• SAS presents a revised recapitalization plan supported by shareholders representing 35.6% of shares and the noteholders committee. The plan is also approved by the European Commission

NOVEMBER 2019–JULY 2020

  • Revenue: MSEK 17,478 (32,677)
  • Income before tax (EBT): MSEK -6,880 (-302)
  • Income before tax and items affecting comparability: MSEK -5,576 (-440)
  • Net income for the period: MSEK -6,696 (-240)
  • Earnings per common share: SEK -17.66 (-0.65)

CONTINUED NEGATIVE IMPACT OF COVID-19

We are encouraged to see that demand is slowly returning as we continue to ramp-up our operations. So far, the demand for air travel has developed in line with our expectations, with domestic traffic leading the way. Simultaneously we are making good progress in adapting our cost structure to a market defined by lower demand. Although there are significant challenges ahead, I am confident that SAS will return as a sustainable and profitable airline following a successful implementation of the recapitalization plan. Aviation fulfils a vital part of Scandinavia’s infrastructure, and is important to enable connectivity to the rest of the world as demand returns.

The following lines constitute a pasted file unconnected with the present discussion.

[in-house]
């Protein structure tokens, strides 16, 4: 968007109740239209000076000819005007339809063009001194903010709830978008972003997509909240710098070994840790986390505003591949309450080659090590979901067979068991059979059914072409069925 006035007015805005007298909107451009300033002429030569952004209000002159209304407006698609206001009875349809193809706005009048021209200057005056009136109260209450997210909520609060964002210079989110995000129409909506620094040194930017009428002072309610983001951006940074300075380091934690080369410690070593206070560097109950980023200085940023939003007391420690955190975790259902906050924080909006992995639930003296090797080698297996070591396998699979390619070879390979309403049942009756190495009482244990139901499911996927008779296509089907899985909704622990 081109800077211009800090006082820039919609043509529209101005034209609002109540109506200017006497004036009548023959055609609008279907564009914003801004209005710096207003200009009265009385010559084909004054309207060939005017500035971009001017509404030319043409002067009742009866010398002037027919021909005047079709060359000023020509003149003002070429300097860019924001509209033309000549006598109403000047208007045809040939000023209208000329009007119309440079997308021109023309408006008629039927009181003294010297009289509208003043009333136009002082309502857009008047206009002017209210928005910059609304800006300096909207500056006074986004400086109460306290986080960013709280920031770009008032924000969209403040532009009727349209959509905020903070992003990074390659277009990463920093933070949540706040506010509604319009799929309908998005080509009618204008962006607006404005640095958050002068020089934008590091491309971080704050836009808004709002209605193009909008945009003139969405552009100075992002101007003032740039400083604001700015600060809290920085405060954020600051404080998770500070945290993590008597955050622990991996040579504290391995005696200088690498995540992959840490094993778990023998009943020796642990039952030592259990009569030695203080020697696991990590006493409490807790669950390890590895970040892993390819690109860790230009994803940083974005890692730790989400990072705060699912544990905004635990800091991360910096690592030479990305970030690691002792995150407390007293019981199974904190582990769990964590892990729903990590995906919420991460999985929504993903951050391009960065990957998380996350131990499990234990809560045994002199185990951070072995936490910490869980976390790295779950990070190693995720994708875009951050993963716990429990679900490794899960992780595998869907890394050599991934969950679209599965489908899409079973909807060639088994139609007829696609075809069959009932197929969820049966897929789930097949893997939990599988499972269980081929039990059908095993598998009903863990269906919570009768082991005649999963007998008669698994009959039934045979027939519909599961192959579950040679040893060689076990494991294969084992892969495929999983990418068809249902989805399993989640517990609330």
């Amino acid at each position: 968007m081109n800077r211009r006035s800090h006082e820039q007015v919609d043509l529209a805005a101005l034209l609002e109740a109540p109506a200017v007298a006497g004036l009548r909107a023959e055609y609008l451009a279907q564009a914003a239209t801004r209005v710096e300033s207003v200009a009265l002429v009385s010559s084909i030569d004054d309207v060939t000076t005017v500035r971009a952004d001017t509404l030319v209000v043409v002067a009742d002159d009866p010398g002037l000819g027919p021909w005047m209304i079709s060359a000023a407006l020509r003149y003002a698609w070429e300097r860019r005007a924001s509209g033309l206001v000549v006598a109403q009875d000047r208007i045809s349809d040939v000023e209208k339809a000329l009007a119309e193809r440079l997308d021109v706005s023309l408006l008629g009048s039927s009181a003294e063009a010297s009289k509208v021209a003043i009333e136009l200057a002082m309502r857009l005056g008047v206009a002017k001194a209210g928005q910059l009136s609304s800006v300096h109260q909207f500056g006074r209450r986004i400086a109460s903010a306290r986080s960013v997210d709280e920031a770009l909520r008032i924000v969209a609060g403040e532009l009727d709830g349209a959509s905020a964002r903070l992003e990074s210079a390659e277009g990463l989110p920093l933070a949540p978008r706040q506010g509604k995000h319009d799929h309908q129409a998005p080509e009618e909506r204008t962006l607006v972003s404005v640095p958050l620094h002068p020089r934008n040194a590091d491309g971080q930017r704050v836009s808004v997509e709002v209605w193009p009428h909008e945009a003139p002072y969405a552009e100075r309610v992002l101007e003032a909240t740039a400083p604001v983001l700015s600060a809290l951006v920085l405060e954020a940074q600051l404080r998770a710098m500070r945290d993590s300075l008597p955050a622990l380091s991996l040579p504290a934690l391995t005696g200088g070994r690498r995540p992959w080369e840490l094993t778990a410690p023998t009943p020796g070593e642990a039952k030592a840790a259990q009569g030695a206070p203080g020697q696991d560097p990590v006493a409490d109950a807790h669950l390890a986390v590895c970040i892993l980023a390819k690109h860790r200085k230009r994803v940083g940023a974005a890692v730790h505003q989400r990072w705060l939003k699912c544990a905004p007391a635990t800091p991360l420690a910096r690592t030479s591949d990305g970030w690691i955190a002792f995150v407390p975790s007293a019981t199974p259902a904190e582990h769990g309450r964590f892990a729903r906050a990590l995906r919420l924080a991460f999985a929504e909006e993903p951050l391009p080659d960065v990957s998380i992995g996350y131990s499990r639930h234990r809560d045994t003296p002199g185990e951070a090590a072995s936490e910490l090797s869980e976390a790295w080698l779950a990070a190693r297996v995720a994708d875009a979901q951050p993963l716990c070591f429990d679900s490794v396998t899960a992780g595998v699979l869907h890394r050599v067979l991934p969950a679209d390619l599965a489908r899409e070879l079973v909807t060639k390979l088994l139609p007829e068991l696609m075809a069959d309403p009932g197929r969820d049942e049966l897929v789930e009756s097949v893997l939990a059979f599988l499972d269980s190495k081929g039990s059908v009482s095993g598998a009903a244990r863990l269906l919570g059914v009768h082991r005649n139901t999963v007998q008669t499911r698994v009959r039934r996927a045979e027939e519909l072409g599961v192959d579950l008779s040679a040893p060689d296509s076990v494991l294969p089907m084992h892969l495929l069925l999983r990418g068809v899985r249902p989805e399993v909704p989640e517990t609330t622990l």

FINANCIAL SUMMARY

The coronavirus and travelling restrictions has led to a collapse in the demand for air travel. Consequently, the number of passengers traveling with SAS dropped 86% and total revenue decreased 81% in the quarter. Domestic travel has rebounded more quickly than other parts of our business and accounts for most of our quarterly revenue.

Despite our immediate measures to reduce costs to adapt to a new reality, the cost reduction of 67% did not offset the sharp decline in revenue. As a result, earnings before tax came in at SEK -2.1 billion, some SEK 3.6 billion below last year. The result was positively impacted by SEK 840 million from a strengthening of the Swedish krona, primarily against the US dollar. However, in line with other airlines, the negative development in aircraft valuations necessitated a SEK 1,040 million write down of some aircraft assets.